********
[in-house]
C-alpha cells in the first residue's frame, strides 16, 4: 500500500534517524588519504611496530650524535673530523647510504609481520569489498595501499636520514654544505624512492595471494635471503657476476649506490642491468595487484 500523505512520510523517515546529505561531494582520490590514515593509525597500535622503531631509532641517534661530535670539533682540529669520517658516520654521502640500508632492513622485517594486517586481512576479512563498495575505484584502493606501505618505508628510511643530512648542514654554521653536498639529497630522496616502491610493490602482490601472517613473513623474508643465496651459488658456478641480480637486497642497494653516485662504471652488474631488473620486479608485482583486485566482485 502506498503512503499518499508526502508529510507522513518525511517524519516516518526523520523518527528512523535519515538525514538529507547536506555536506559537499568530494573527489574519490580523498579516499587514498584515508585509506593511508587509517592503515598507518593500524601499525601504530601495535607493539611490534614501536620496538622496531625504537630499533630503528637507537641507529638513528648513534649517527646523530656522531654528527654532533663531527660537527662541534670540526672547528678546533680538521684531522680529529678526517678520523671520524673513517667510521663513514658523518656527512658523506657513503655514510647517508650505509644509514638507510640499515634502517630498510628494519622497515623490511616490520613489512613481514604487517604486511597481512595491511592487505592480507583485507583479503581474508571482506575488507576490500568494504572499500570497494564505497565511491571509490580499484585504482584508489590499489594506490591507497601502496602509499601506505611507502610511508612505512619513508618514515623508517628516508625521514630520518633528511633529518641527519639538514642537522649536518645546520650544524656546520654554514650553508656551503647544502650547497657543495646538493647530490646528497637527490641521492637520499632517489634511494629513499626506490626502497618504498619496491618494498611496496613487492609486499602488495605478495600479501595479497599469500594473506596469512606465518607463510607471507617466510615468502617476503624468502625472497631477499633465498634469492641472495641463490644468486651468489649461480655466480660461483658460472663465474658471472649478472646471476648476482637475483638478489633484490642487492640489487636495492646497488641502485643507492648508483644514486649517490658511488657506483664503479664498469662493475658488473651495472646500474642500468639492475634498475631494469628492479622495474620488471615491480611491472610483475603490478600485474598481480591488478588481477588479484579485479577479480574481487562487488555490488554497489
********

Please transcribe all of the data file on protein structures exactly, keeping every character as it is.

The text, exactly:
[in-house]
C-alpha cells in the first residue's frame, strides 16, 4: 500500500534517524588519504611496530650524535673530523647510504609481520569489498595501499636520514654544505624512492595471494635471503657476476649506490642491468595487484 500523505512520510523517515546529505561531494582520490590514515593509525597500535622503531631509532641517534661530535670539533682540529669520517658516520654521502640500508632492513622485517594486517586481512576479512563498495575505484584502493606501505618505508628510511643530512648542514654554521653536498639529497630522496616502491610493490602482490601472517613473513623474508643465496651459488658456478641480480637486497642497494653516485662504471652488474631488473620486479608485482583486485566482485 502506498503512503499518499508526502508529510507522513518525511517524519516516518526523520523518527528512523535519515538525514538529507547536506555536506559537499568530494573527489574519490580523498579516499587514498584515508585509506593511508587509517592503515598507518593500524601499525601504530601495535607493539611490534614501536620496538622496531625504537630499533630503528637507537641507529638513528648513534649517527646523530656522531654528527654532533663531527660537527662541534670540526672547528678546533680538521684531522680529529678526517678520523671520524673513517667510521663513514658523518656527512658523506657513503655514510647517508650505509644509514638507510640499515634502517630498510628494519622497515623490511616490520613489512613481514604487517604486511597481512595491511592487505592480507583485507583479503581474508571482506575488507576490500568494504572499500570497494564505497565511491571509490580499484585504482584508489590499489594506490591507497601502496602509499601506505611507502610511508612505512619513508618514515623508517628516508625521514630520518633528511633529518641527519639538514642537522649536518645546520650544524656546520654554514650553508656551503647544502650547497657543495646538493647530490646528497637527490641521492637520499632517489634511494629513499626506490626502497618504498619496491618494498611496496613487492609486499602488495605478495600479501595479497599469500594473506596469512606465518607463510607471507617466510615468502617476503624468502625472497631477499633465498634469492641472495641463490644468486651468489649461480655466480660461483658460472663465474658471472649478472646471476648476482637475483638478489633484490642487492640489487636495492646497488641502485643507492648508483644514486649517490658511488657506483664503479664498469662493475658488473651495472646500474642500468639492475634498475631494469628492479622495474620488471615491480611491472610483475603490478600485474598481480591488478588481477588479484579485479577479480574481487562487488555490488554497489